With the presence of excellent navigation apps for smartphones, the need of buying a separate navigation device has diminished. Phones and tablet devices alike can serve as effective navigation devices. There are many free navigation apps available on the market, and the user might not even have to pay for them, plus every manufacturer tries to provide a navigation app as pre-installed software depending on the OS available on the device.

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We frequently hear the term GPS and less frequently the acronym GLONASS and some of us even have a slight idea of their importance of these two to our navigation apps. But how do these actually work, and more importantly, how do these two works together to provide us with our location? Let’s try to find out the answer.

What is GPS?

The Global Positioning System is a satellite based positioning system that can provide location and weather details for any point on Earth. However, in order to do this, there must be clear line of sight on the location of at least four GPS satellites. Currently there are 31 Navigation Satellites in this system, out of which 24 are active at any particular point of time.

Initially developed during the Cold War by the US Military US Department of Defence, the GPS was built to overcome the inefficiency of older navigation system, and is financed by the American Taxpayers. Due to some politically significant incidents, which involved the shooting down of a South Korean Civilian Airplane by a Soviet Military Aircraft due to navigation errors, the US Government decided to make the system free-for-all once it was fully developed, which happened around 1995.

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In order to detect your location, a navigation app from your device transfers GPS signal to at least four available GPS satellites. Three of these satellites calculate your location precise to a few meters depending upon the time it has taken for the signal to reach them and their own location, with the help from a control segment. This calculated location is then checked against the location derived from the fourth satellite, to avoid errors, and on success is transmitted back to your device, providing you with your location.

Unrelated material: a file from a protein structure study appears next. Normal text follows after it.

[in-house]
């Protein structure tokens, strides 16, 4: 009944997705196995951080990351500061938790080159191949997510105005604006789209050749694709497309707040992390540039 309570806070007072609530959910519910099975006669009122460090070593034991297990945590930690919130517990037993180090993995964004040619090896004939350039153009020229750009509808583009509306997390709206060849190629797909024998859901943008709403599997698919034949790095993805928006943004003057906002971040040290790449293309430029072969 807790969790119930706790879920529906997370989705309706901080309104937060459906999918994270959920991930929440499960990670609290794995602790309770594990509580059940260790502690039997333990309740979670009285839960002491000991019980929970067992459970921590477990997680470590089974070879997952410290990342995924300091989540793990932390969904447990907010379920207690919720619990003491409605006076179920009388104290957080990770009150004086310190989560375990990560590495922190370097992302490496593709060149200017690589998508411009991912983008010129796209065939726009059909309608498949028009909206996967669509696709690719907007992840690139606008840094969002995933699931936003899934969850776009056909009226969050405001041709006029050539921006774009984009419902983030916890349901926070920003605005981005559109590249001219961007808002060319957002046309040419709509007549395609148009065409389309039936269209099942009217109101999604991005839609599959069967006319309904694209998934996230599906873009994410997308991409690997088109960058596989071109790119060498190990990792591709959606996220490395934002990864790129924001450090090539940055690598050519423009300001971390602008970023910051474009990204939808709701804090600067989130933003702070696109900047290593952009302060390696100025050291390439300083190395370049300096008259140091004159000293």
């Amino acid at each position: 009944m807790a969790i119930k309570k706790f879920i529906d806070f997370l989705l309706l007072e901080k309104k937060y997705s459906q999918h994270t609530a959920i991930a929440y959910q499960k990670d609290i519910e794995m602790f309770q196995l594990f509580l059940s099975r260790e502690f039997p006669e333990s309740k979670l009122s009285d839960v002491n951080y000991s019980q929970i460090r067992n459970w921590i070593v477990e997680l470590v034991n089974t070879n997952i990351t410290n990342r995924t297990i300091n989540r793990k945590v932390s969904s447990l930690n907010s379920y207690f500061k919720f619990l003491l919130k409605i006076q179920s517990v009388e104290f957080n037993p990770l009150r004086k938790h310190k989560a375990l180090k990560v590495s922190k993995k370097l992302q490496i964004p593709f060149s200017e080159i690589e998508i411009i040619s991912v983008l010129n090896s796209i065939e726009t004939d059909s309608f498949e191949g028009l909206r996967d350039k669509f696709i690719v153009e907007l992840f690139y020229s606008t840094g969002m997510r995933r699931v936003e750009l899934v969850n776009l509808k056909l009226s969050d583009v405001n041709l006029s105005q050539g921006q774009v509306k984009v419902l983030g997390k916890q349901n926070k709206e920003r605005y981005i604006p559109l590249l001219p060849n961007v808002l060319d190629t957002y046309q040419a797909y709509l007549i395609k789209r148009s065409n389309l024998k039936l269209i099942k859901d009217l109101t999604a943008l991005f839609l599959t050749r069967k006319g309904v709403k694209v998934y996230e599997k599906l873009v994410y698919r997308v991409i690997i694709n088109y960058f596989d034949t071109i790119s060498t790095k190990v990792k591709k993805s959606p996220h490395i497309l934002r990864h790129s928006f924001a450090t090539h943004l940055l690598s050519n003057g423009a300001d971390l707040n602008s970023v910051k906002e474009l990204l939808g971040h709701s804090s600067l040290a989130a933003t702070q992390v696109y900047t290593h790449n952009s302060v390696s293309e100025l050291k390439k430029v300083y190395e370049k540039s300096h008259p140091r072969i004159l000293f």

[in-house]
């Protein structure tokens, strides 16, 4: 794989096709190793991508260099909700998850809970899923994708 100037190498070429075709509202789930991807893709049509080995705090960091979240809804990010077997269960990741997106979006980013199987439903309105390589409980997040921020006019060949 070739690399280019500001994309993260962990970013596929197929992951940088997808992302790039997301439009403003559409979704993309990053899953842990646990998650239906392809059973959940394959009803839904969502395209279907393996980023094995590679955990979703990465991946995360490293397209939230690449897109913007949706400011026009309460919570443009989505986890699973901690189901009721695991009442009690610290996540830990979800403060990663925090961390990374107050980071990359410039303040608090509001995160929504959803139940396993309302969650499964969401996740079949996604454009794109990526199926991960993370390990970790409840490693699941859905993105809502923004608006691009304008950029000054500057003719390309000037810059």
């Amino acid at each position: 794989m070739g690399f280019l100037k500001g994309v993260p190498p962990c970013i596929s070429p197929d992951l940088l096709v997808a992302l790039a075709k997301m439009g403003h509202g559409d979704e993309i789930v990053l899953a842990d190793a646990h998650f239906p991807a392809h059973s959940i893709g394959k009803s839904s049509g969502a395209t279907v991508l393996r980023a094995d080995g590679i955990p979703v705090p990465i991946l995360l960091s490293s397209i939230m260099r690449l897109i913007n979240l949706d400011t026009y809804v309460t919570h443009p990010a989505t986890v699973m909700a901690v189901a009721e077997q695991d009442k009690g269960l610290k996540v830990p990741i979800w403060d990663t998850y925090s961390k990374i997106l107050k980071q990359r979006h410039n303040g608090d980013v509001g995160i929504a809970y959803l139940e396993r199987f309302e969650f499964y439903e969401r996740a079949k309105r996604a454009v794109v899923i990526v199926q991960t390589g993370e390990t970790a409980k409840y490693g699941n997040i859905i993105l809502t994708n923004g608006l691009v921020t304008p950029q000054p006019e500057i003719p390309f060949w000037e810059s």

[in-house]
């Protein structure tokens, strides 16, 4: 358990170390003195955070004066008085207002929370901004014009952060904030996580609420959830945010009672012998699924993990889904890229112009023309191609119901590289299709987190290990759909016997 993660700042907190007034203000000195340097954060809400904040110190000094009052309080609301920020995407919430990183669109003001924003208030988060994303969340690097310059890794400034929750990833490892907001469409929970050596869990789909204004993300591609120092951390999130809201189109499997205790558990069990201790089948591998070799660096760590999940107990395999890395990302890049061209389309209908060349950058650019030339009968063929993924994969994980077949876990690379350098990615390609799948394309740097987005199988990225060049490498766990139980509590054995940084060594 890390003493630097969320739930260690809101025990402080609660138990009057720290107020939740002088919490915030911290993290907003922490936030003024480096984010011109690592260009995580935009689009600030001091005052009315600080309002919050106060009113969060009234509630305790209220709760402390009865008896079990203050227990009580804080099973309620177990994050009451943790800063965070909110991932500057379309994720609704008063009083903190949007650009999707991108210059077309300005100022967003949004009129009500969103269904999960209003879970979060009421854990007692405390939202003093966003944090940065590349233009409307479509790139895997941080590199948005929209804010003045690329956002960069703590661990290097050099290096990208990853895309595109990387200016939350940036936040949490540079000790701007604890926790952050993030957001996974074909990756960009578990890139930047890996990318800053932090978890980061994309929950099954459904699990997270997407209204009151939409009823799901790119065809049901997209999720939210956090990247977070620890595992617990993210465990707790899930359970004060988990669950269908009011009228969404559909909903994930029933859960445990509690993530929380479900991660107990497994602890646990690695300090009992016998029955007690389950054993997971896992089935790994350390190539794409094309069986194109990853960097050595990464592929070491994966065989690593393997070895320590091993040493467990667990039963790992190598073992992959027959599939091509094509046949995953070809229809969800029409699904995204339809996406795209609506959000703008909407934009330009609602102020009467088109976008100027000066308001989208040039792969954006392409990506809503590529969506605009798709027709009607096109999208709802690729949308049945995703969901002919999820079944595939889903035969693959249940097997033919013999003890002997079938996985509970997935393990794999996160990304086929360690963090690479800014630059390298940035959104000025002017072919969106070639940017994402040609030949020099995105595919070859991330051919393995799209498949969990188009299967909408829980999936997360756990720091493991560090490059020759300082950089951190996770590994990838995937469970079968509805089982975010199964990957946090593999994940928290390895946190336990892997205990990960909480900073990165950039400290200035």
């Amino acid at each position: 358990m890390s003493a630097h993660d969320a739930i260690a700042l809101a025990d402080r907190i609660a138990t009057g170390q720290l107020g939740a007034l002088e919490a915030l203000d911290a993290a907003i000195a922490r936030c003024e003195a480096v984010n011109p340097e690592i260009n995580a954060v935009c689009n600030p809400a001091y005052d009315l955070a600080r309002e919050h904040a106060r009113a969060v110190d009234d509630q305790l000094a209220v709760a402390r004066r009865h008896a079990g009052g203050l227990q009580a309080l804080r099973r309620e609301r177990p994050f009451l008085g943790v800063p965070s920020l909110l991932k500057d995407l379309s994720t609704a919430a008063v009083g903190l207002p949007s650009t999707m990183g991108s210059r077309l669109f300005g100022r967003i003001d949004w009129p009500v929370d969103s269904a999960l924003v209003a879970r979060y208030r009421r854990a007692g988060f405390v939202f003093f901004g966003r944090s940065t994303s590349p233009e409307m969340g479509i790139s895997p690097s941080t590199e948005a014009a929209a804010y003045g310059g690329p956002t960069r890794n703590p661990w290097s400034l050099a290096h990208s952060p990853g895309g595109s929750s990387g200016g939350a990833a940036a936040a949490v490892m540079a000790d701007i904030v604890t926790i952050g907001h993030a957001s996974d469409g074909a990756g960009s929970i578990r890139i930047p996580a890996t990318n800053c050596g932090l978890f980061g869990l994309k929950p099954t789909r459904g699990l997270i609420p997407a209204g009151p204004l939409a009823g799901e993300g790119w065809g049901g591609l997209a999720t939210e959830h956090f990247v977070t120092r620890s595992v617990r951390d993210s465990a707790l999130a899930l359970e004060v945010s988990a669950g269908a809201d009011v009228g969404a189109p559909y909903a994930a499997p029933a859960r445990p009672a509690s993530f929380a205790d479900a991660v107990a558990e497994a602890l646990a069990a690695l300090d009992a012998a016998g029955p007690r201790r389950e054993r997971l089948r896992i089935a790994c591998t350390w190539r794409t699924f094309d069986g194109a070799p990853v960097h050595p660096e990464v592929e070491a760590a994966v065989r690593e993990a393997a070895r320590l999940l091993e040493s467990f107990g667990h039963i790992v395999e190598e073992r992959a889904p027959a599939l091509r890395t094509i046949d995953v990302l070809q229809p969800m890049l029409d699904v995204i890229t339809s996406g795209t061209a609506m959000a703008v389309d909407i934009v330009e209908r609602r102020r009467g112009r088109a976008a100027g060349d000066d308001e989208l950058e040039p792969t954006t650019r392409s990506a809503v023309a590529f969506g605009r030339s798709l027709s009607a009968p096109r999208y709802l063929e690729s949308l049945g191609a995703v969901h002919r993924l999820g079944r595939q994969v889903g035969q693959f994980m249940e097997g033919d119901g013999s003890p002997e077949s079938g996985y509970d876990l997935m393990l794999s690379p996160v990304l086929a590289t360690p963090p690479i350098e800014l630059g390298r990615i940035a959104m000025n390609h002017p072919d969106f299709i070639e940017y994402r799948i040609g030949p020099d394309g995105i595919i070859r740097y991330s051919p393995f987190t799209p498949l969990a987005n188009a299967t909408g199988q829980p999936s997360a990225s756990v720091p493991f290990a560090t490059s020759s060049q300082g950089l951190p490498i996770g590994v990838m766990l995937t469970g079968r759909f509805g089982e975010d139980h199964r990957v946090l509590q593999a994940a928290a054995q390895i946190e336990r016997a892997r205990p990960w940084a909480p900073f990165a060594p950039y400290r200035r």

The GPS isn’t the only navigation system available – there are various other systems, under development and active, available to provide similar features – the planned European Galileo Positioning System, India’s Indian Regional Navigational Satellite System, and Chinese Compass navigation system are the prime amongst them, along with the GLONASS.

What is A-GPS?

In case location fix is not accurately obtained using GPS, users having a steady data connection can also use A-GPS or Assisted GPS to get accurate location information. A-GPS acquires the location of satellites via cellular networks. When GPS signals are week, the cellular signals come in quite handy to locate the device. Therefore, as cellular networks are being used, A-GPS connections require an active data connection and thus costs might be incurred on usage, unlike GPS connections which require no data connection.

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Most Budget Android devices and many low range MediaTek Chipsets today come with AGPS-only navigation features, which implies that they won’t be able to provide users with a location fix in areas where Data connections are not available. For more information on related topics, readers can refer to our article on Magnetic Field sensor and GPS Navigation.

What is GLONASS?

While the Americans were developing the GPS as a military tool, in response the USSR started to develop their own Positioning and Navigation system, called the GLONASS or the Globalnaya Navigazionnaya Sputnikovaya Sistema, translated into the Global Navigation Satellite System.